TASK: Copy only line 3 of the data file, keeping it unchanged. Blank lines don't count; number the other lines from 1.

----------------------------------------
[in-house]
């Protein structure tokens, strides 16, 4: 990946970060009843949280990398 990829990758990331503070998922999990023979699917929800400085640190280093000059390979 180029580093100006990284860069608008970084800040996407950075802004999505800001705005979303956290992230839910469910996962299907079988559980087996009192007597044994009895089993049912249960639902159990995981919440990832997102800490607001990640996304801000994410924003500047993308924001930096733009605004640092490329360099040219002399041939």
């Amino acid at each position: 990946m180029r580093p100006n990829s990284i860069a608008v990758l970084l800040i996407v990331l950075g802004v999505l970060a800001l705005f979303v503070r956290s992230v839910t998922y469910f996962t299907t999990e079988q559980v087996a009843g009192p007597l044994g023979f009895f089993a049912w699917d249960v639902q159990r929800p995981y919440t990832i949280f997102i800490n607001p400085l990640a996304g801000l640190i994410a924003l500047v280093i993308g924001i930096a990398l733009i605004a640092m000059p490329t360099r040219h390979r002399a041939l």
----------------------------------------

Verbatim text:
């Amino acid at each position: 990946m180029r580093p100006n990829s990284i860069a608008v990758l970084l800040i996407v990331l950075g802004v999505l970060a800001l705005f979303v503070r956290s992230v839910t998922y469910f996962t299907t999990e079988q559980v087996a009843g009192p007597l044994g023979f009895f089993a049912w699917d249960v639902q159990r929800p995981y919440t990832i949280f997102i800490n607001p400085l990640a996304g801000l640190i994410a924003l500047v280093i993308g924001i930096a990398l733009i605004a640092m000059p490329t360099r040219h390979r002399a041939l």